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  • The Queen’s CofE Primary School
    Cumberland Road
    TW9 3HJ
  • Head: Ms Katie Bentham
  • T 020 8940 3580
  • F 020 8948 1796
  • E [email protected]
  • W
  • A state school for boys and girls aged from 4 to 11.
  • Boarding: No
  • Local authority: Richmond-Upon-Thames
  • Pupils: 417
  • Religion: Church of England
  • Review: View The Good Schools Guide Review
  • Ofsted:
    • Latest Overall effectiveness Outstanding 1
      • Early years provision Outstanding 1
      • Outcomes for children and learners Outstanding 1
      • Quality of teaching, learning and assessment Outstanding 1
      • Personal development, behaviour and welfare Outstanding 1
      • Effectiveness of leadership and management Outstanding 1
    • 1 Full inspection 30th March 2017
  • Previous Ofsted grade: Good on 4th November 2011
  • Ofsted report: View the Ofsted report

What says..

As far as we could tell, this was a London-accent-free zone, and all the pupils we met were chirpy, well-spoken, well-mannered and quite delightful. 'Is it friendly here?' we asked as we moved about the school, and group after group gave us an instant and emphatic 'YES!' The Anglican faith is central to the school's ethos, and plays a greater part here than we've seen in any other C of E primary school. Even competitions can be devotional in nature, with the winning entries in…

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What the parents say...

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What The Good Schools Guide says


Since 2011, Katie Bentham (30s). Trained at Bishop Grosseteste College in Lincoln, part of the University of Hull. Began her career in London, at St Mary Magdalene C of E Primary in Westminster and Newbury Park Primary in Redbridge, where she also gained a masters in science education. Relocated to Scotland for her next job at Westfield Primary in Cumbernauld, then back to London and Marshgate Primary in Richmond, where she was the SENCo and part of senior management. Queen's is her first headship, and she was parachuted in after what appears to have been a bit of a hiccup with the previous incumbent. Our impression is of a pleasant and energetic lady who is working with a steely determination that has recently been rewarded with a coveted Ofsted Outstanding. The parents we spoke...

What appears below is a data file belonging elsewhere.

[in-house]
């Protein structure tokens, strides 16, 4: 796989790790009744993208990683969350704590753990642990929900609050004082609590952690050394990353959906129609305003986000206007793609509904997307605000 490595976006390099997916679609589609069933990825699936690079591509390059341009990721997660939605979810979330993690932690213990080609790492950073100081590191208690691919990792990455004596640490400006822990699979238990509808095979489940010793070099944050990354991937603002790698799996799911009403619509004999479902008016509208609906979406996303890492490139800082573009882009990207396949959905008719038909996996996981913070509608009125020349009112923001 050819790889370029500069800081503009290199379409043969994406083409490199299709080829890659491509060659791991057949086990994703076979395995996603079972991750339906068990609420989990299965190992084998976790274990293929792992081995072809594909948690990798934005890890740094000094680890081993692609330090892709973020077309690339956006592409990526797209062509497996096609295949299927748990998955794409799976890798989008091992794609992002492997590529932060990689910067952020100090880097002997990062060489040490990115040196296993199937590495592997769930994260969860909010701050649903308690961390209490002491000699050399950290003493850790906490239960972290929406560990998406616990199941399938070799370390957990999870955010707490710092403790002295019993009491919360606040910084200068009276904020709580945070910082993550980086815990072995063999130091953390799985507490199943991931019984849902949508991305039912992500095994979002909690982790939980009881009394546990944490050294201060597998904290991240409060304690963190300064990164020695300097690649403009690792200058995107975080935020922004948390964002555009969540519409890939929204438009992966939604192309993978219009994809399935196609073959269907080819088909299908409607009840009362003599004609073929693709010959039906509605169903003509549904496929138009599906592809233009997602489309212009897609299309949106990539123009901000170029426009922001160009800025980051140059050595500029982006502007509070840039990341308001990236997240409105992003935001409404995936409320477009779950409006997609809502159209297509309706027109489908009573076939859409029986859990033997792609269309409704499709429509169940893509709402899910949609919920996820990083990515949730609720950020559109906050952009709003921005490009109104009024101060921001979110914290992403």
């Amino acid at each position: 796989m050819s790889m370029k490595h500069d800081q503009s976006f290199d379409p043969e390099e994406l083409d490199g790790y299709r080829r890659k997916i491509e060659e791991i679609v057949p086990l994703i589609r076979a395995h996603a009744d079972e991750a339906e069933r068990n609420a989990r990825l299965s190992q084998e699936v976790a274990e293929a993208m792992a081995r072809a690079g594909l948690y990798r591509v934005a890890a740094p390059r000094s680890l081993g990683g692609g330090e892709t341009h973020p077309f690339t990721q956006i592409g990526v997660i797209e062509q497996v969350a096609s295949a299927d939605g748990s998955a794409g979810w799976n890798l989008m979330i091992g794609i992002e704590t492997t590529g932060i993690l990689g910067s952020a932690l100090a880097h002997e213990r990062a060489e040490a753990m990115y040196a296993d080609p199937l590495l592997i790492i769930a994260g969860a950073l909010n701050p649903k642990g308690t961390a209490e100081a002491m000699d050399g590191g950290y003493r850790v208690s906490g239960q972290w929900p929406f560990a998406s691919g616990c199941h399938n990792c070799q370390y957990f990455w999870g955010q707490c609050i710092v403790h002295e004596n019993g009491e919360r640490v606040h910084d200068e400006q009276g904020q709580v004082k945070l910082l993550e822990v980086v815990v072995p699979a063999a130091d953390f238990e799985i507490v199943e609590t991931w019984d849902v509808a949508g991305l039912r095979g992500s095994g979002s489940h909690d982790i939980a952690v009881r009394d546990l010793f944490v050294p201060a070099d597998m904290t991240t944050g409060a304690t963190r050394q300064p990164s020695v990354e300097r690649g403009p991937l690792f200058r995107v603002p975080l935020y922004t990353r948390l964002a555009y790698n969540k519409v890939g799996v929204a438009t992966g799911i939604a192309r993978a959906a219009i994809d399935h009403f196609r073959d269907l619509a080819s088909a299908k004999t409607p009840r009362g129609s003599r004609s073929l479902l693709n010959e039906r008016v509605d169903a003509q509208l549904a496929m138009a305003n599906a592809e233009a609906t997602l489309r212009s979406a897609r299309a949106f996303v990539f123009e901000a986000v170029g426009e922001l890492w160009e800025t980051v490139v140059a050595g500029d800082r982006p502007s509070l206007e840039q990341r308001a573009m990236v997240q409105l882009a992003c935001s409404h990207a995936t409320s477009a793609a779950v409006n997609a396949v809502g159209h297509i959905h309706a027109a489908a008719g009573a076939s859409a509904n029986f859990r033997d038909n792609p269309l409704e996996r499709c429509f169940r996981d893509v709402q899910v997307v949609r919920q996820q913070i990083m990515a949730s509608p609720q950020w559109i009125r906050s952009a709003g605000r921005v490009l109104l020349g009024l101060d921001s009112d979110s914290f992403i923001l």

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Independent schools frequently offer IGCSEs or other qualifications alongside or as an alternative to GCSE. The DfE does not record performance data for these exams so independent school GCSE data is frequently misleading; parents should check the results with the schools.

Who came from where

Who goes where

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Interpreting catchment maps

The maps show in colour where the pupils at a school came from*. Red = most pupils to Blue = fewest.

Where the map is not coloured we have no record in the previous three years of any pupils being admitted from that location based on the options chosen.

For help and explanation of our catchment maps see: Catchment maps explained

Further reading

If there are more applicants to a school than it has places for, who gets in is determined by which applicants best fulfil the admissions criteria.

Admissions criteria are often complicated, and may change from year to year. The best source of information is usually the relevant local authority website, but once you have set your sights on a school it is a good idea to ask them how they see things panning out for the year that you are interested in.

Many schools admit children based on distance from the school or a fixed catchment area. For such schools, the cut-off distance will vary from year to year, especially if the school give priority to siblings, and the pattern will be of a central core with outliers (who will mostly be siblings). Schools that admit on the basis of academic or religious selection will have a much more scattered pattern.

*The coloured areas outlined in black are Census Output Areas. These are made up of a group of neighbouring postcodes, which accounts for their odd shapes. These provide an indication, but not a precise map, of the school’s catchment: always refer to local authority and school websites for precise information.

The 'hotter' the colour the more children have been admitted.

Children get into the school from here:

most years
quite often
sometimes, but not in this year

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